Researchers at the University of Granada have concluded that altough lying doesn't make your nose grow, it will make your nose get hot. They call it the Pinocchio Effect:
A rise in anxiety will see the tip of the nose heat up - while making a 'great mental effort' will help in cooling it down - says the University of Granada's Emilio Gómez Milán and Elvira Salazar López.
They have dubbed the newly-found phenomenon, discovered by using thermal imaging cameras on volunteers, 'The Pinocchio Effect'.
It is an homage to Italian writer Carlo Collodi's 19th century literary wooden character whose nose grew when he came under stress - especially when he failed to tell the truth.
The pair's doctoral thesis research, released yesterday, indicated the temperature of the nose increases or decreases according to mood, as does the orbital muscle area in the inner corner of the eyes.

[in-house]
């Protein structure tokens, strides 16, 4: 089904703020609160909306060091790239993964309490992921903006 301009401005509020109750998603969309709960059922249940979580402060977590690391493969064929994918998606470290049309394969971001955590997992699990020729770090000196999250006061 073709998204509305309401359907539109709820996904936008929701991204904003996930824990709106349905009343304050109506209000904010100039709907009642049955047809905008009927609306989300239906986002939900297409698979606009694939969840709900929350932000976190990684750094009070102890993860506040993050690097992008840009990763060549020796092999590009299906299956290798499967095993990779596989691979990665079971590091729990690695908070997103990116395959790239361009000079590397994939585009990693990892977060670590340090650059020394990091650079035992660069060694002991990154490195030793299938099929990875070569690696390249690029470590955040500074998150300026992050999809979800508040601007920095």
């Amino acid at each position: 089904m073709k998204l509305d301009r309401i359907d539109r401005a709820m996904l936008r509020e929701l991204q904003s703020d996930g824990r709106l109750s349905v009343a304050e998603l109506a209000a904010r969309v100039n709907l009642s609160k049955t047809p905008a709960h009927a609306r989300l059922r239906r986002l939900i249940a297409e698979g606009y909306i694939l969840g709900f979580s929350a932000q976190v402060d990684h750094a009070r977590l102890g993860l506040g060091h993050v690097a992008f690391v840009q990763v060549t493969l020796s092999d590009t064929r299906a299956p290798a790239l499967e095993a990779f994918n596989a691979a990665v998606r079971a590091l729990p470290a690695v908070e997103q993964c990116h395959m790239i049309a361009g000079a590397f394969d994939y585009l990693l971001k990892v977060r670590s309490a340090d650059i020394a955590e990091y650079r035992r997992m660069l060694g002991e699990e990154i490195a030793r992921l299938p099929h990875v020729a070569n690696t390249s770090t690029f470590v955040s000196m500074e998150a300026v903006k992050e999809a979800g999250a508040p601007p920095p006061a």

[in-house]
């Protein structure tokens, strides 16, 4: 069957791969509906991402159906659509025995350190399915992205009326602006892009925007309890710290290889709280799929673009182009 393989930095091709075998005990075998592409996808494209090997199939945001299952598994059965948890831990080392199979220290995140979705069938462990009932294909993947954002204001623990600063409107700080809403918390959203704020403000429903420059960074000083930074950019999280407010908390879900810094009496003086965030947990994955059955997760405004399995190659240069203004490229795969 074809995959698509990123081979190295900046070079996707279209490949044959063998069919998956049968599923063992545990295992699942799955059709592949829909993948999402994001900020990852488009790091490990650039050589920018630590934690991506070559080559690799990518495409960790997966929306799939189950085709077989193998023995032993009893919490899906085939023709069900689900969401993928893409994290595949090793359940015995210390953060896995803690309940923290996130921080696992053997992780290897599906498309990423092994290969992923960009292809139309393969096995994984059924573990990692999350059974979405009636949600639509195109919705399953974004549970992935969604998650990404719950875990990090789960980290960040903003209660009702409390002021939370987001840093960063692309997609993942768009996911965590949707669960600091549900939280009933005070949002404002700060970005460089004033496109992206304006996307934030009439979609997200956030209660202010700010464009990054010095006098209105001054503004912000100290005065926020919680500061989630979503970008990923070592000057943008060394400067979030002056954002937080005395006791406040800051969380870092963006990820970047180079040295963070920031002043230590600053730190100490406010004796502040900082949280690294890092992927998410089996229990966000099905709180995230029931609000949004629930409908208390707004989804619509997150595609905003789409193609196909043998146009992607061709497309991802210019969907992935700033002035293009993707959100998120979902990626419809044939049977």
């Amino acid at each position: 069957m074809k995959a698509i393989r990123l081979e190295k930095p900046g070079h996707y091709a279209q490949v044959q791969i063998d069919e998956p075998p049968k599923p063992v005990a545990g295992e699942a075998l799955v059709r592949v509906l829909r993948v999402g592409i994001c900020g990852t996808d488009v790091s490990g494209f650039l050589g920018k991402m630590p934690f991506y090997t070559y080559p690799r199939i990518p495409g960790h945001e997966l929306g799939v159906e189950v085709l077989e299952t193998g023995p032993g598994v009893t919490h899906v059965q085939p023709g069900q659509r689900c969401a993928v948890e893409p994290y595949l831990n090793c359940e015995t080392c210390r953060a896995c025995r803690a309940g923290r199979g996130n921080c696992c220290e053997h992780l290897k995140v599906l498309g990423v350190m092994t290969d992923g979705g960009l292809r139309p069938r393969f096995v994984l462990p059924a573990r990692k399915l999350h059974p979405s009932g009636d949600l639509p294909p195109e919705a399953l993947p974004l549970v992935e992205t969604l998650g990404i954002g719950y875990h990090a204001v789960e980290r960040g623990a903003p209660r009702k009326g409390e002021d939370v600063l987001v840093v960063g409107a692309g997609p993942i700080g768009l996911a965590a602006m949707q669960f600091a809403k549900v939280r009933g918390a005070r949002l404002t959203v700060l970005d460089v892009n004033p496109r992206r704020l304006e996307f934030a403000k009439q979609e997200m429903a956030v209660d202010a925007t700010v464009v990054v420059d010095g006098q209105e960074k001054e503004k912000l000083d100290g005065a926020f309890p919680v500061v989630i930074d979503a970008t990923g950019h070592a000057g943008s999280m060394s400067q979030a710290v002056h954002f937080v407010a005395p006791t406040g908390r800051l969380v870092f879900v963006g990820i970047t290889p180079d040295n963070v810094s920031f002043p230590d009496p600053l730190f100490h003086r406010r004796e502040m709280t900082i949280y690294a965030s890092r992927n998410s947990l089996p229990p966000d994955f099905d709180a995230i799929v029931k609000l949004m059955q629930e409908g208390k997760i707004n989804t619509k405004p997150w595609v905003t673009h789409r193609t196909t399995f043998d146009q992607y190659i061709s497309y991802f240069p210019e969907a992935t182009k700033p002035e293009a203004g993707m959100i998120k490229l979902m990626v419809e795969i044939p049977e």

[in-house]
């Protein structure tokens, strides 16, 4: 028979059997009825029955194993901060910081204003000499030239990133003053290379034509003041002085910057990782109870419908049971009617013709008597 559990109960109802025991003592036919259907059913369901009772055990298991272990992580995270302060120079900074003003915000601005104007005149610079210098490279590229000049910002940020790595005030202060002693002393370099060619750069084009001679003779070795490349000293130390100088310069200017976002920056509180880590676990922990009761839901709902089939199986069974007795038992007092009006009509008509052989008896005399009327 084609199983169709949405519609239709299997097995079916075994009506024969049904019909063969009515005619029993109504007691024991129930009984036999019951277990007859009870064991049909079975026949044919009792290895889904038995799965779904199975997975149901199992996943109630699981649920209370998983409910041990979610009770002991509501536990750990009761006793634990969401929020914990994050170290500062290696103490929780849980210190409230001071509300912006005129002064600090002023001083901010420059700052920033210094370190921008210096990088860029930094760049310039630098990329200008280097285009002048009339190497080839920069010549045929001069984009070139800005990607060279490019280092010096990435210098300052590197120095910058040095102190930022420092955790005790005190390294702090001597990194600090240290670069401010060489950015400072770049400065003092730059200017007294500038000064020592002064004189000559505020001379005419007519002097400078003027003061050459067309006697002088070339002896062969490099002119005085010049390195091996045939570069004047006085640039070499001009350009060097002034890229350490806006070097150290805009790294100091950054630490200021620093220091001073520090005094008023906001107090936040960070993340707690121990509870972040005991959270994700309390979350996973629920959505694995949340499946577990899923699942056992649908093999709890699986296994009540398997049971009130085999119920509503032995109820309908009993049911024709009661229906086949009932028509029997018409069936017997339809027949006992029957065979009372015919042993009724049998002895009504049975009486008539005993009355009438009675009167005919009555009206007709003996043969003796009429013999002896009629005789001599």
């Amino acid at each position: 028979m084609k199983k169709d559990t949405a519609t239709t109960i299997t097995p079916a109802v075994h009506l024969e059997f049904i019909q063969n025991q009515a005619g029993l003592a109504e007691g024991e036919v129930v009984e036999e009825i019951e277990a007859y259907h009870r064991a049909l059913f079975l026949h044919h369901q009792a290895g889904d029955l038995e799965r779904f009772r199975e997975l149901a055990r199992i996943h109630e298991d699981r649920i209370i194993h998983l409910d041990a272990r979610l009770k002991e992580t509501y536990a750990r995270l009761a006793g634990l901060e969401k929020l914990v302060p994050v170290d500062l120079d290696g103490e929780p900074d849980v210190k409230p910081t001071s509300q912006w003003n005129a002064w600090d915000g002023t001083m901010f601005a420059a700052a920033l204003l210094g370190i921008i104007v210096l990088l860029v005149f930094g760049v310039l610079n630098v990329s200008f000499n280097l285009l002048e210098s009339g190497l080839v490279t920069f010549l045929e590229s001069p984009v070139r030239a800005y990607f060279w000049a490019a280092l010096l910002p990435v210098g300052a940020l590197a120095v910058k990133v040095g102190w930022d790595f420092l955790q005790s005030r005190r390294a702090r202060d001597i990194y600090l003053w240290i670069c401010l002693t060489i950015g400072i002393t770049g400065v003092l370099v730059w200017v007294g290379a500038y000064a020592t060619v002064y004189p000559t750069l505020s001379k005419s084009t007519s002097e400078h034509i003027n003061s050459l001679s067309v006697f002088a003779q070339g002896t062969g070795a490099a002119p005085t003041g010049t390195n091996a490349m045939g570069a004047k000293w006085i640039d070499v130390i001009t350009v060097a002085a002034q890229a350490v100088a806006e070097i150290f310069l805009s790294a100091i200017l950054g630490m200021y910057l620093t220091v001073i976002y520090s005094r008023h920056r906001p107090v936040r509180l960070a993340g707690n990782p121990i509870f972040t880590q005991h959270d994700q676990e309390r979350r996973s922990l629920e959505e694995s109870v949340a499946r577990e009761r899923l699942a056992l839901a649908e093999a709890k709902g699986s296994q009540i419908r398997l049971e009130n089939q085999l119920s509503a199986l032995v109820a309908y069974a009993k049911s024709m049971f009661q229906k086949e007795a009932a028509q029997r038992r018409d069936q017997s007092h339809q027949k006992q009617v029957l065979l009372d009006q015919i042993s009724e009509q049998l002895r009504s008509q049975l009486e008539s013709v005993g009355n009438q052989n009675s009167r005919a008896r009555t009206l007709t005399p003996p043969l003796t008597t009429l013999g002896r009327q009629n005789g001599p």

They claimed that thermal imaging can detect sexual desire and arousal in both men and women, evident by an increase in temperature in the chest and genital areas.
And their work also demonstrated that, at a physiological level at least, men and women become aroused at the same time, although women subjectively indicate that they are not.
They made their conclusions after finding that, when people lie about their feelings, the brain's insular cortex is altered.